Rock Star (2001) / Comedy-Drama

MPAA Rated: R for language, sexuality and some drug content
Running Time: 105 min.

Cast: Mark Wahlberg, Jennifer Aniston, Dominic West, Timothy Olyphant, Timothy Spall
Director: Stephen Herek
Screenplay: John Stockwell

Review published September 5, 2001

Chalk this up as another in Vince's seemingly never-ending list of guilty pleasures.  I suppose it should be said that a great deal of why I give Rock Star as good a review as I do comes from some very low expectations.  Second tier stars and a director that hasn't made anything great (unless you consider The Mighty Ducks and Holy Man as film excellence) plugged into a film about glam-metal fan-boys turned rock stars didn't seem to present viable entertainment possibilities...except to laugh at it.  However, laughing WITH it turned out to be more of the case, as Rock Star, like the band Marky Mark (Planet of the Apes, The Perfect Storm) is in, is not an in-depth look at heavy metal of the 80s, but rather it is a loving tribute made by fans for fans of the music and styles of the hard rock of yesteryear.   While I'm admittedly not a fan of the music, I do enjoy a fun movie, and Rock Star is certainly that.

Mark Wahlberg plays Chris Coles, a copier repairman by day and lead singer for a heavy metal rock group at night.  Not just any group, but a "tribute band" for the most popular metal group in the nation, Steel Dragon.  When the real lead singer for Steel Dragon leaves the group, the hunt is on for a suitable replacement, and Chris knows all his moves.  Now he has been catapulted to instant fame and fortune, but soon discovers that being a rock star requires some sacrifices in life and love.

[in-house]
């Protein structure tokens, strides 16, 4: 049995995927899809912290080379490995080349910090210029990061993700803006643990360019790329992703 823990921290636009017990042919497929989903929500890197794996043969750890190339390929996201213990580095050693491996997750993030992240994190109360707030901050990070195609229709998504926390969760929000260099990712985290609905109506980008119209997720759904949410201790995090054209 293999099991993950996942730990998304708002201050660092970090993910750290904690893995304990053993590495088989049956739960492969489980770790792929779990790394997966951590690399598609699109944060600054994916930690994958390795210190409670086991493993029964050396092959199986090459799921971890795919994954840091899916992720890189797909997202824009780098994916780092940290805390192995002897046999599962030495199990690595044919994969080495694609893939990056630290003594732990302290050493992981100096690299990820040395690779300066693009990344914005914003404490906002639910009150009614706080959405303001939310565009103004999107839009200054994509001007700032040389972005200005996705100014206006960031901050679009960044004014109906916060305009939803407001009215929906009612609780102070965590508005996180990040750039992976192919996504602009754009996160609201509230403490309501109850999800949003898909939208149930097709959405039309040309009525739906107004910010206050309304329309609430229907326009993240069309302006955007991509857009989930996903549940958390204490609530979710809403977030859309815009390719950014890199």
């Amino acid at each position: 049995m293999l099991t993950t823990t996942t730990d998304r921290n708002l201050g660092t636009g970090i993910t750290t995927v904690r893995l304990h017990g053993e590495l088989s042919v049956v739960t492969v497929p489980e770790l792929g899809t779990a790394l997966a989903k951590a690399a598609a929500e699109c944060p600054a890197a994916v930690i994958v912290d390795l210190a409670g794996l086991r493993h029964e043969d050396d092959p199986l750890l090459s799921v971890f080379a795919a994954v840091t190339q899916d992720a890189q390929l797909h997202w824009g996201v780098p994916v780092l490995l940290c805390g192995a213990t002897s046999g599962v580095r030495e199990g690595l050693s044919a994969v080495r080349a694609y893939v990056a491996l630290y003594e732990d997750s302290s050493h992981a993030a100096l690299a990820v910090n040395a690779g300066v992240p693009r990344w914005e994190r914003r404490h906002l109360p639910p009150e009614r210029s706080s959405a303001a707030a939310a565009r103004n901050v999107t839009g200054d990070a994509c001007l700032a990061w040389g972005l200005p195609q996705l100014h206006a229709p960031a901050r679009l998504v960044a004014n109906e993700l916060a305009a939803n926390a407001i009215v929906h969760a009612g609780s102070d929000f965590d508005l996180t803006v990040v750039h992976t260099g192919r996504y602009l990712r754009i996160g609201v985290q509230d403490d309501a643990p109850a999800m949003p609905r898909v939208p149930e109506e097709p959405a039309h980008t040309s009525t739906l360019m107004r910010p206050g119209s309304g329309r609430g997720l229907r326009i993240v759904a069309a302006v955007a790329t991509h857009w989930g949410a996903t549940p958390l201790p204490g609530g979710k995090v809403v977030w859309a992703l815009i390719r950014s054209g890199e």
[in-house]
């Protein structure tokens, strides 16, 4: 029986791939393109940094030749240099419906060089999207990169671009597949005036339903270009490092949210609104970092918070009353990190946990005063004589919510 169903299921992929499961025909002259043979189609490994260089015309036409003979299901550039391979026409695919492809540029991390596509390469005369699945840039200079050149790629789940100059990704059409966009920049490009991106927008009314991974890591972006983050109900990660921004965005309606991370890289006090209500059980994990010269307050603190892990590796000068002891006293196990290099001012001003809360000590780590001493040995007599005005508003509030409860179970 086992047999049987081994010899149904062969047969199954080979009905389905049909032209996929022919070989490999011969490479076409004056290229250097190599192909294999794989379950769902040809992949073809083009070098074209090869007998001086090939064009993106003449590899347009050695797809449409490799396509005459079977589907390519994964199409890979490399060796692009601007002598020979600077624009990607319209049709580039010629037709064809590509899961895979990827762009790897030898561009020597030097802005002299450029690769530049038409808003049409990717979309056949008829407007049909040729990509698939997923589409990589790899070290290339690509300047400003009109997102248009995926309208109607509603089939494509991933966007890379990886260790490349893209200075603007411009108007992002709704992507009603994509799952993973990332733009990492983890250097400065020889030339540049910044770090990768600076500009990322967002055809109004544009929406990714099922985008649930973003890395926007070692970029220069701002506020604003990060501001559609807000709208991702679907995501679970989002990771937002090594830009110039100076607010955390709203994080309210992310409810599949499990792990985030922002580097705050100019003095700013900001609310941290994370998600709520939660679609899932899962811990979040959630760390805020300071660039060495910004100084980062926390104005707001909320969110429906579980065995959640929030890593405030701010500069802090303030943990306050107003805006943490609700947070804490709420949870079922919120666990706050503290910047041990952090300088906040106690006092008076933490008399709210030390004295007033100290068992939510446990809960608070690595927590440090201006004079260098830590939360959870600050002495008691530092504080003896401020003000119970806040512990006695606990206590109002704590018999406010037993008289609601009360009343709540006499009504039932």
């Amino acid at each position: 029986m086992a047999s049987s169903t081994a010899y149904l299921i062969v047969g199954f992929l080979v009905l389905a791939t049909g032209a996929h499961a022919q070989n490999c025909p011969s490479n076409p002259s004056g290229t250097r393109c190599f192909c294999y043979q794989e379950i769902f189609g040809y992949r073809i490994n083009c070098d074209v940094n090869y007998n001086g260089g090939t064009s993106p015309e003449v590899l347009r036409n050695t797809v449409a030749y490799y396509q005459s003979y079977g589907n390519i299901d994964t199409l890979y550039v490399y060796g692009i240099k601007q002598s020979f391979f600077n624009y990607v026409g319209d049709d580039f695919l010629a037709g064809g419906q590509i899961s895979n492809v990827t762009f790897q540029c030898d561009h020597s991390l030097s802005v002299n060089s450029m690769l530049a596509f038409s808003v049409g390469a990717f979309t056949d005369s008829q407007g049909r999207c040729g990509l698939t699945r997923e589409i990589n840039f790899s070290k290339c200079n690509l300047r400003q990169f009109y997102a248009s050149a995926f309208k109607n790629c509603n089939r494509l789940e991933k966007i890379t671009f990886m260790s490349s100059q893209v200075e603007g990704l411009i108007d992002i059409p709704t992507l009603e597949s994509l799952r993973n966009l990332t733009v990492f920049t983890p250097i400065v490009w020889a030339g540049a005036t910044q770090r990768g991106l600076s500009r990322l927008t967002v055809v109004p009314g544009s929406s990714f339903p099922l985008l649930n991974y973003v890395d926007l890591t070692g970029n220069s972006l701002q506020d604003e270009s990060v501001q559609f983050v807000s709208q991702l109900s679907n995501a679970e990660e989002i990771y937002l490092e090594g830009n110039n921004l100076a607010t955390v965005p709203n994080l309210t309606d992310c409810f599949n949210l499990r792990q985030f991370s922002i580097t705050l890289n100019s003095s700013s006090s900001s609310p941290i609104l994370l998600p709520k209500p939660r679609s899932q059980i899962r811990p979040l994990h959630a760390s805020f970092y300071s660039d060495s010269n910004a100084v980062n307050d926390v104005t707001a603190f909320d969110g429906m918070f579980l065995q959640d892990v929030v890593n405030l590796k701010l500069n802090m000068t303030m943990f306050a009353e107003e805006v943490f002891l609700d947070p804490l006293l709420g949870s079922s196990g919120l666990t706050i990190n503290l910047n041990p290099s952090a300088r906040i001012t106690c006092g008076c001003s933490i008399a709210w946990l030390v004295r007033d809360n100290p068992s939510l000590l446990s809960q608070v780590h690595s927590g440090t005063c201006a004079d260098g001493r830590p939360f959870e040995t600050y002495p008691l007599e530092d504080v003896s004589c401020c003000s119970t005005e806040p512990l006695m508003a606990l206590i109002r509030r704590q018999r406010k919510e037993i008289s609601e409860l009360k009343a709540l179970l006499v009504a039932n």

The leads are actually quite good in their respective roles, and the cast of supporting players are solid all around.  Stephen Herek directs with just the right touches at the right times, and the music is very true to the styles of the 80s glam groups for which Rock Star draws inspiration. The lion's share of the credit goes to screenwriter John Stockwell (Blue Crush), whose attention to detail and knowing insights make for a film that has fun with the subject matter without making a mockery of it.  OK, so it isn't as good as Almost Famous given the similar subject matter, but Rock Star delivers entertainment with heart, especially for those who grew up in the 80s.   

Qwipster's rating:

2001 Vince Leo